Also, Lee’s pitching hasn’t that change much. His speed hasn’t change much nor his approach. He has just gotten better, more consistent.

Plus, well .. that and the “hard slider” he may or may not have developed in 2008*

* Pure speculation on my part. Nope, this Clevelander never saw anything. Nada. Nope. Probably should just delete that before I mistakenly hit Su

Guest
Graham
@Dr.B—good points overall, but I must quibble with one of your characterizations of Lincecum’s arsenal.  Even in his first year of professional baseball, he was already relying on the two-seamer almost exclusively.  You can find interviews from 2006 where he says as much.  Also—Timmy has said that one thing he’d like to do this year is to re-establish his curveball.  If you go back to pre-draft scouting reports on him from 2006, you can find scouts who rated the pitch as a pure 80, but for whatever reason, his curve has never played that well in the bigs.  If he… Read more »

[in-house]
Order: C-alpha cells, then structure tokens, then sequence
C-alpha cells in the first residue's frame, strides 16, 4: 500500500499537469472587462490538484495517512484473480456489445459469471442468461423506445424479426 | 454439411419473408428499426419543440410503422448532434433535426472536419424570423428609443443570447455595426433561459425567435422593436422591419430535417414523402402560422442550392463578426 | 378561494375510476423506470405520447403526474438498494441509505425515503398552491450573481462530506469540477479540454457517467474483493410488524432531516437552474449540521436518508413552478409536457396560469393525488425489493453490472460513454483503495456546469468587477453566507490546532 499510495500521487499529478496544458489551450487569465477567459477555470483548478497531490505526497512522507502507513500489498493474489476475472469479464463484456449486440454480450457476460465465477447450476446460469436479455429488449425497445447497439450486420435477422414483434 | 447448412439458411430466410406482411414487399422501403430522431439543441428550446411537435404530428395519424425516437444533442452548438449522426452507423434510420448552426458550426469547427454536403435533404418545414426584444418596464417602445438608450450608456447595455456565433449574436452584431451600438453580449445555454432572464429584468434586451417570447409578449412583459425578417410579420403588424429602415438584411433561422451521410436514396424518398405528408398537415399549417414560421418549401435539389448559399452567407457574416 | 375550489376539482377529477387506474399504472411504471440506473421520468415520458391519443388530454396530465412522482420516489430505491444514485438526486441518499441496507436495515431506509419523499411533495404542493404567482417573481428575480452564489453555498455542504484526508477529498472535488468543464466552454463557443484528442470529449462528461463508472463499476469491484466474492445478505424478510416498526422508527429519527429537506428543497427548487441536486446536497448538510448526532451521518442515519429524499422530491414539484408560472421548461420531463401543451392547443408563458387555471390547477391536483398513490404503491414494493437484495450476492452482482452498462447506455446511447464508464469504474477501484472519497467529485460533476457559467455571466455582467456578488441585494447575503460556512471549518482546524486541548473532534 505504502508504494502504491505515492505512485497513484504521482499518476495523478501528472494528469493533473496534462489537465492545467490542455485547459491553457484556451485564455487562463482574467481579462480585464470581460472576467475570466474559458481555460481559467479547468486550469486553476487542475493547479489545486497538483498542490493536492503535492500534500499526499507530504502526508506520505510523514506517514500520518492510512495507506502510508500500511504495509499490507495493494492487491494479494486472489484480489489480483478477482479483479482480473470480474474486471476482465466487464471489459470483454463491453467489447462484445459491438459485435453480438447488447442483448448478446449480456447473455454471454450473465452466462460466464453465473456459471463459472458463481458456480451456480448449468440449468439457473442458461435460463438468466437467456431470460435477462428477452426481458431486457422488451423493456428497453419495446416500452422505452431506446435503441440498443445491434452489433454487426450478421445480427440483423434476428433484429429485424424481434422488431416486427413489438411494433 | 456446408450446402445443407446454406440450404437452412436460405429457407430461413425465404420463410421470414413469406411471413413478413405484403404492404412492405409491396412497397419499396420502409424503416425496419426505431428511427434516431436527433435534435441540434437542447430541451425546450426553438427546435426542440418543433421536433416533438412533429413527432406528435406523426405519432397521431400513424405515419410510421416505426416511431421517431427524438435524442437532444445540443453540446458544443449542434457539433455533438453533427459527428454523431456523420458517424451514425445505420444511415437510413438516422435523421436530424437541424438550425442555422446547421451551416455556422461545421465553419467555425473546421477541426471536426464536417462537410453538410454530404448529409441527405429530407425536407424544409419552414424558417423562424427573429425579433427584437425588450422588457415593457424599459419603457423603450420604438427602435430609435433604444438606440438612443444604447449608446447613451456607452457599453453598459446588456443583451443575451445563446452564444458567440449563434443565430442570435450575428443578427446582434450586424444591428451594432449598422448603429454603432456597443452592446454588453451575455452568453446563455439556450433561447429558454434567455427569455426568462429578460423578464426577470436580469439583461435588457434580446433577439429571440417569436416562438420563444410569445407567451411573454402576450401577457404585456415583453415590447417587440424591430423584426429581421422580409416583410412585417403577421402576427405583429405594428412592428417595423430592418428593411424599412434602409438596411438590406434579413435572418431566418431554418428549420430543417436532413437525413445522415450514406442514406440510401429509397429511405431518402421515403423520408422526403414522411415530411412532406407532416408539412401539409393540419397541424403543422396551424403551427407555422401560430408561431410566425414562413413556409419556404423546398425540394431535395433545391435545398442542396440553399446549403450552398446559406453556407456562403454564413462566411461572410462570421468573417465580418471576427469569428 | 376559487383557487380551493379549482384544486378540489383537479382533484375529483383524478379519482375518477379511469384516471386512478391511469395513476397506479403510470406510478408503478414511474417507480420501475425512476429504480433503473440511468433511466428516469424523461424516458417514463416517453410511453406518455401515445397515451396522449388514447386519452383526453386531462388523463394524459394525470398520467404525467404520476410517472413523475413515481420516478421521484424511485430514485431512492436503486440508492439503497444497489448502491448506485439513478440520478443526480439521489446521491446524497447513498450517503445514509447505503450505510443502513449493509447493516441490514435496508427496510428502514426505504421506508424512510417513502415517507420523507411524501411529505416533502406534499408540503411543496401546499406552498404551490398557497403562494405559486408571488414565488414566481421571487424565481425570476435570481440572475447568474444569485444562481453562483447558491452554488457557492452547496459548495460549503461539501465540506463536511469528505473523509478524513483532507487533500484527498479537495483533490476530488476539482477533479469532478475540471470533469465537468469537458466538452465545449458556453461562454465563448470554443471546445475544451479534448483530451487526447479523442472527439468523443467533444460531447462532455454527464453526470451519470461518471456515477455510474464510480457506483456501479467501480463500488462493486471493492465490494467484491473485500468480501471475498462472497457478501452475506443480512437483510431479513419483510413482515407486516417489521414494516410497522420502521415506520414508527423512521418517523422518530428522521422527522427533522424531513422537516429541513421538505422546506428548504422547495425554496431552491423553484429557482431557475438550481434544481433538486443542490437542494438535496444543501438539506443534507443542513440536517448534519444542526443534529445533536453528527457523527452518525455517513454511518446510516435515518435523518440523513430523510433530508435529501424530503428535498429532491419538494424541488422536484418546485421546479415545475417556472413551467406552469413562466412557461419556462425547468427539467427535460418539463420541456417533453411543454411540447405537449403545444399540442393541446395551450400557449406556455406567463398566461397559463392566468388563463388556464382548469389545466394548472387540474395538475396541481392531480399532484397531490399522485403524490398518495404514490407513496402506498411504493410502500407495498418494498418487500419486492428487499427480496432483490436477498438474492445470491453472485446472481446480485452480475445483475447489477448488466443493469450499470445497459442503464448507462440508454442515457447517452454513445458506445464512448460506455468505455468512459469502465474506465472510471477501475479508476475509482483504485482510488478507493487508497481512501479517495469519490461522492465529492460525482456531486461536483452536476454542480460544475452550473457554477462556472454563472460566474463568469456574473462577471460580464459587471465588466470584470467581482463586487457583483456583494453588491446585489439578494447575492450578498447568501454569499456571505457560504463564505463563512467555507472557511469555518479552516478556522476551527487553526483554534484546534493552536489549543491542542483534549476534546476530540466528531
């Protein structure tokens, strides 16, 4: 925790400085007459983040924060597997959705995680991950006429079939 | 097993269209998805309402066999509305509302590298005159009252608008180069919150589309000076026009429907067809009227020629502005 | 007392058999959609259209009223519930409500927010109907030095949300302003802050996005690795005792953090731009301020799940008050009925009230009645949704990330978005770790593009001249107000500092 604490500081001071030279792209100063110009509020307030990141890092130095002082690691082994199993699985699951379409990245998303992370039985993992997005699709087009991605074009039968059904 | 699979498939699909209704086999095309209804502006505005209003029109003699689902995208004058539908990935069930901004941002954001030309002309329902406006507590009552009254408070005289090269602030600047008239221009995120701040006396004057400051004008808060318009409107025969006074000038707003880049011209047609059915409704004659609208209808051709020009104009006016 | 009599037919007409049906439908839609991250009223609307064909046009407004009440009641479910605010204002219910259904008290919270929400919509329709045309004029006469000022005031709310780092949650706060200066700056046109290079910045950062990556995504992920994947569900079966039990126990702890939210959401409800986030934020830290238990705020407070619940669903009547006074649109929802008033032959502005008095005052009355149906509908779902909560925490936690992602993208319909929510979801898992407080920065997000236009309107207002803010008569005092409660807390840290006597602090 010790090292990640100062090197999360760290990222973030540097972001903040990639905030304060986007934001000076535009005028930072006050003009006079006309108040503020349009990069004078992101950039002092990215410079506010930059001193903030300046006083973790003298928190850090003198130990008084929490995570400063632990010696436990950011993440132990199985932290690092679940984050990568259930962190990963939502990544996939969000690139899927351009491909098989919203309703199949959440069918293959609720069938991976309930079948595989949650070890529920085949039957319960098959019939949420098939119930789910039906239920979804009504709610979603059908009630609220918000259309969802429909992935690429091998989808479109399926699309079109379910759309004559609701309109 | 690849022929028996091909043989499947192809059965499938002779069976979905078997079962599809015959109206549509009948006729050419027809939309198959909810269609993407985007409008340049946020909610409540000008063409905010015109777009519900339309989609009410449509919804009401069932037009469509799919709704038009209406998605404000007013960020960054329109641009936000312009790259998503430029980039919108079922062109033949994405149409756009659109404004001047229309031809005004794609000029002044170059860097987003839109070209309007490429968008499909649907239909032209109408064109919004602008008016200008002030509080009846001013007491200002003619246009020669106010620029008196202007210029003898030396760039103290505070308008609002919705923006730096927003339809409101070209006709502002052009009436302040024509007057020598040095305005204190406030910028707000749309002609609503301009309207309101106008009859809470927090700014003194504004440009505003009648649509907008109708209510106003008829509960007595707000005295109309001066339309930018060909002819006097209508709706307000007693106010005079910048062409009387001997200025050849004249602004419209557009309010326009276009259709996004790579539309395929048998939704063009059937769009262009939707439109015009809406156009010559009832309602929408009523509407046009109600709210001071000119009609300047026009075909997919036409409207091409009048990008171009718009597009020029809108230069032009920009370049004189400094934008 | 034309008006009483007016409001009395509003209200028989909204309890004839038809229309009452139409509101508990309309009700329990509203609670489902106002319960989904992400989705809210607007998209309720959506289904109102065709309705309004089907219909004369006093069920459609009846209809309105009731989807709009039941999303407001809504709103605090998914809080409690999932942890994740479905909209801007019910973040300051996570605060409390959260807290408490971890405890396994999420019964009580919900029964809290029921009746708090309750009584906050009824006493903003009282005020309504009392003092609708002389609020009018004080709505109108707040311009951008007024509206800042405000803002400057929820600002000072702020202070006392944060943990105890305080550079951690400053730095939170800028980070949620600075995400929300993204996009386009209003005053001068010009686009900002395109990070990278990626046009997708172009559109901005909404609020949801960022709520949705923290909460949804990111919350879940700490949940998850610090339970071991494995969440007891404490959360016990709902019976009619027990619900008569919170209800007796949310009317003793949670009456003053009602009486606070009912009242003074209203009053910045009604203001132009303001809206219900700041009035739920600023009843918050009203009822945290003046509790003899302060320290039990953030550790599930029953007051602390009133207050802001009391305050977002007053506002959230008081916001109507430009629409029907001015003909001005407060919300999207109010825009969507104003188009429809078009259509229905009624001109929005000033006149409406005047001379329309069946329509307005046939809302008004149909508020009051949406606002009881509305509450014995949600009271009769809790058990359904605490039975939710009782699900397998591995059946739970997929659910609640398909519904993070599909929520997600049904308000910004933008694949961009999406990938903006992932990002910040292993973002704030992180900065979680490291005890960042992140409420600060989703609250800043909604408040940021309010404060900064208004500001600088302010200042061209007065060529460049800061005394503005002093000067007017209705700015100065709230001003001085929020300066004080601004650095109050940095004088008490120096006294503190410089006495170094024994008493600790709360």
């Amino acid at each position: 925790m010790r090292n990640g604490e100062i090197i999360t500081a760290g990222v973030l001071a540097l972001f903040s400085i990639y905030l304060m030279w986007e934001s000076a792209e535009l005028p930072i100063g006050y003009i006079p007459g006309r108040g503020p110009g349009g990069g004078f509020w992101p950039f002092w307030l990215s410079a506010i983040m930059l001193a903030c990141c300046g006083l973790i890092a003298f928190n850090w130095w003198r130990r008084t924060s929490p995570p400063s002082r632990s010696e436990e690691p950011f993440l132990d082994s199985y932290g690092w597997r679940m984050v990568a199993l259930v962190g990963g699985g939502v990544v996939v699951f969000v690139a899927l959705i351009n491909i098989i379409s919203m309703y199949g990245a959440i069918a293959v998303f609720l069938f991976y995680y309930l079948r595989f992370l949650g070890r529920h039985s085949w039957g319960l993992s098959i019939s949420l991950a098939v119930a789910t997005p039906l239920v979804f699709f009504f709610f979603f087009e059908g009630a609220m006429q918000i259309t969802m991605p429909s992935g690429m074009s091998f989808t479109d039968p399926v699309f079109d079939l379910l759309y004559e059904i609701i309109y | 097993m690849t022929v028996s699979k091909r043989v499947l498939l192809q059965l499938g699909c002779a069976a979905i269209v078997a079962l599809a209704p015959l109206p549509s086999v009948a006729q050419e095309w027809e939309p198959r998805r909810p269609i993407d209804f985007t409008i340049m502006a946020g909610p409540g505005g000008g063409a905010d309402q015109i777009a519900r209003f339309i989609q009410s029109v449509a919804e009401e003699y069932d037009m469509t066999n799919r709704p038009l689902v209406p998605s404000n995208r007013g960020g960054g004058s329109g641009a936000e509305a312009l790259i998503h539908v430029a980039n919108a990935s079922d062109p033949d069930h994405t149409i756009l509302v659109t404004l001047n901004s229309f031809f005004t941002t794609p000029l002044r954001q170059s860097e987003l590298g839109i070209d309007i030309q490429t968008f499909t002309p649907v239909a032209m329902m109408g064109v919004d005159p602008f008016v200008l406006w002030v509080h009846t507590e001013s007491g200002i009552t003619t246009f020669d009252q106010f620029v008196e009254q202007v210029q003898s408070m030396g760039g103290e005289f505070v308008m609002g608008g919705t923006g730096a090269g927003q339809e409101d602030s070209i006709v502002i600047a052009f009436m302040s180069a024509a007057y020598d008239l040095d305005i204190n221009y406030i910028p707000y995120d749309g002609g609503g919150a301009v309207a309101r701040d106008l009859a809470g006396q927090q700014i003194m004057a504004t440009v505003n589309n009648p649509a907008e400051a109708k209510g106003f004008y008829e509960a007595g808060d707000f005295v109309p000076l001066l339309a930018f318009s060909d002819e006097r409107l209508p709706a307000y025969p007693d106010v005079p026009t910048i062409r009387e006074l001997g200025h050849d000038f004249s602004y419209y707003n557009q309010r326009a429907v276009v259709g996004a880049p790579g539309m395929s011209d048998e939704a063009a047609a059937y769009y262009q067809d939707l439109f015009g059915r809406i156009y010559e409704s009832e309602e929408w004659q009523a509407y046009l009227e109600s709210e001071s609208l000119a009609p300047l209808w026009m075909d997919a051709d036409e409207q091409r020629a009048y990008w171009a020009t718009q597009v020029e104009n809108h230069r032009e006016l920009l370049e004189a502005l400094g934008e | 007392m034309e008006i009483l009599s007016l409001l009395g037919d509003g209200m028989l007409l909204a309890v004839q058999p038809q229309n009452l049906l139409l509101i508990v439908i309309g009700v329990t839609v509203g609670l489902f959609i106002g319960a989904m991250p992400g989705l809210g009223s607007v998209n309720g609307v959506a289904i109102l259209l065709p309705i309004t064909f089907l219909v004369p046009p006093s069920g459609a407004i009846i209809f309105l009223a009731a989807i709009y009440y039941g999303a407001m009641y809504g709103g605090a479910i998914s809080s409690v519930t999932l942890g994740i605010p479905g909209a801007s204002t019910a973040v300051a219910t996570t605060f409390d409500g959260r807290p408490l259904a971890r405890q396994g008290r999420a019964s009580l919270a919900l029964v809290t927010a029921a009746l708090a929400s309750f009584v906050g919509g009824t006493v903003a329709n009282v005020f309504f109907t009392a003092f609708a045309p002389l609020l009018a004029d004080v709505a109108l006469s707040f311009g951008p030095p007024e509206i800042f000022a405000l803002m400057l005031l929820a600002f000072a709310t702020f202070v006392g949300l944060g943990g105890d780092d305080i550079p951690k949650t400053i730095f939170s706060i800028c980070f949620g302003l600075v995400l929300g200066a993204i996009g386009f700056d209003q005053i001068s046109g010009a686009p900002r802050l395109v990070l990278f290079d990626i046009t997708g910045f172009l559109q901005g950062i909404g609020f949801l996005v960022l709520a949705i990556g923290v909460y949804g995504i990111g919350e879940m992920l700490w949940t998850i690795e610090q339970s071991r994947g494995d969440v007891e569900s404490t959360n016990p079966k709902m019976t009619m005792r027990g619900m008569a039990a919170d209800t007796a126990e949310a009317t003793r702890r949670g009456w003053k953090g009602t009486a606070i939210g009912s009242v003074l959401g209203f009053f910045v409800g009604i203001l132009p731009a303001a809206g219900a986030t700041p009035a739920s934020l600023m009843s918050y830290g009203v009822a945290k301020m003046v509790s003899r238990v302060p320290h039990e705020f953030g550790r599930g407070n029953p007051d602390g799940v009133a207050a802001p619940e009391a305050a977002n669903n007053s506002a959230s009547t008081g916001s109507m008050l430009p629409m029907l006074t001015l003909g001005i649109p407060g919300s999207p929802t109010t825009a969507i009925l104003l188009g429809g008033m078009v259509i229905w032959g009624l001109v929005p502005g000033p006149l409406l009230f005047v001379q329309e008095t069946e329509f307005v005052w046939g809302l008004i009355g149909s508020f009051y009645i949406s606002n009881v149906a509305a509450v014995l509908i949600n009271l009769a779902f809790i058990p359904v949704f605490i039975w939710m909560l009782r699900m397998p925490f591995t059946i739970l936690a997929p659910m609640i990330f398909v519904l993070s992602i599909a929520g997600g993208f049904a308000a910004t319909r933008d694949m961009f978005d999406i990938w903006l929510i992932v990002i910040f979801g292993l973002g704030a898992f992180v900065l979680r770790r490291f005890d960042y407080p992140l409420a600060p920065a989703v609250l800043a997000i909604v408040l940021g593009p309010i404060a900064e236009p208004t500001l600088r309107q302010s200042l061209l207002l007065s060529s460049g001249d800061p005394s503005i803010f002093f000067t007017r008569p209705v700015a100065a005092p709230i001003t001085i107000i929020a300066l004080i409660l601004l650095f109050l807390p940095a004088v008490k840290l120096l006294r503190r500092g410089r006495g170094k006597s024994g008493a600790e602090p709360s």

Guest
Mike Fast
Mat, Lee’s approach changed dramatically from 2007 to 2008.  (I wrote about it in the 2009 THT Annual.) He added a two-seam fastball in 2008, and this allowed him to completely revamp his approach with the fastball and improve his command.  His two-seamer became his main pitch to right-handed batters in 2008.  In 2007 he used his four-seamer to both sides of the plate against both RHB and LHB and didn’t throw the two-seamer. In 2008, he used the four-seam exclusively to the third-base (glove) side of the plate and the two-seamer exclusively to the first-base (arm) side of the… Read more »